There’s a lot going on in this block of code! In your R session, try “breaking the pipe” after each %>% and look at the output. What type of data (and what are its dimensions) at each stage of the pipeline?

The testing \(R^2\) values show that including the extra information on the city, bed, bath, and garage improves the model’s accuracy by about 35 percentage points. That is helpful! The difference between the two larger models - one with garage turned into dummy variables and the other with garage as numerical variable - is very small. This suggests that our decision during data wrangling was not terribly consequential and that both forms of the variable work similarly well.

At this point, our best models suggest that this home in Long Beach can fetch between roughly $422,000 and $430,000 on the market. If you are very committed to buying this particular house, you might want to offer a price greater than $430,000. If you are less committed, you might try making a lower offer, say around $410,000. There is a greater risk that someone else will offer a higher price and get the house, but if you do end up with the house, you will have done so knowing that you may well have gotten a bargain.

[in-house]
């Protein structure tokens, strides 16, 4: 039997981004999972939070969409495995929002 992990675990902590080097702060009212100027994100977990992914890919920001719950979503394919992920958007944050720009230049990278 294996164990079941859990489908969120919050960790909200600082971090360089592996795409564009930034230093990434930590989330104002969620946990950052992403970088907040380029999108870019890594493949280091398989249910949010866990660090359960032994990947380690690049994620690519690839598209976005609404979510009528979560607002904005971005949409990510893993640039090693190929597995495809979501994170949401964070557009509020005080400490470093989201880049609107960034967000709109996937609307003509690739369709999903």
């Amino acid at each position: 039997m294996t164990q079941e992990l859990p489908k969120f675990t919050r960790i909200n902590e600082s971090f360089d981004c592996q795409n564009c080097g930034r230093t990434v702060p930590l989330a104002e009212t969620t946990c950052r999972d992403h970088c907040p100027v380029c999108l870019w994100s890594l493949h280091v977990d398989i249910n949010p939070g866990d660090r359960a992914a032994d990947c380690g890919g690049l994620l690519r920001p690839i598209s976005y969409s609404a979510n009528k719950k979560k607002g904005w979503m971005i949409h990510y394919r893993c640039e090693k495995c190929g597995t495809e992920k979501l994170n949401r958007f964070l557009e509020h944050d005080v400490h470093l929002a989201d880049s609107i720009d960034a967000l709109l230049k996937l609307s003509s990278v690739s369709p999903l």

In this case study we walked through a practical exercise in building a predictive model: predicting the sale price of a house. Through the process of data wrangling we learned to be aware of missing values, how to collapse levels of a categorical variable, and how to convert a variable from categorical to numeric. During exploratory data analysis we learned how to identify extreme values in our data and deal with them either as outliers or as indicators of the need for transformations. We fit several models, used a train-test split to guard against overfitting, then compared the accuracy of our models using testing \(R^2\).

In class we will continue with this example to deepen our understanding of how to apply linear models for prediction.

Materials from class




  1. To put this largest house in context, the palatial University House, the home of the Chancellor, is 20,000 sqft.↩︎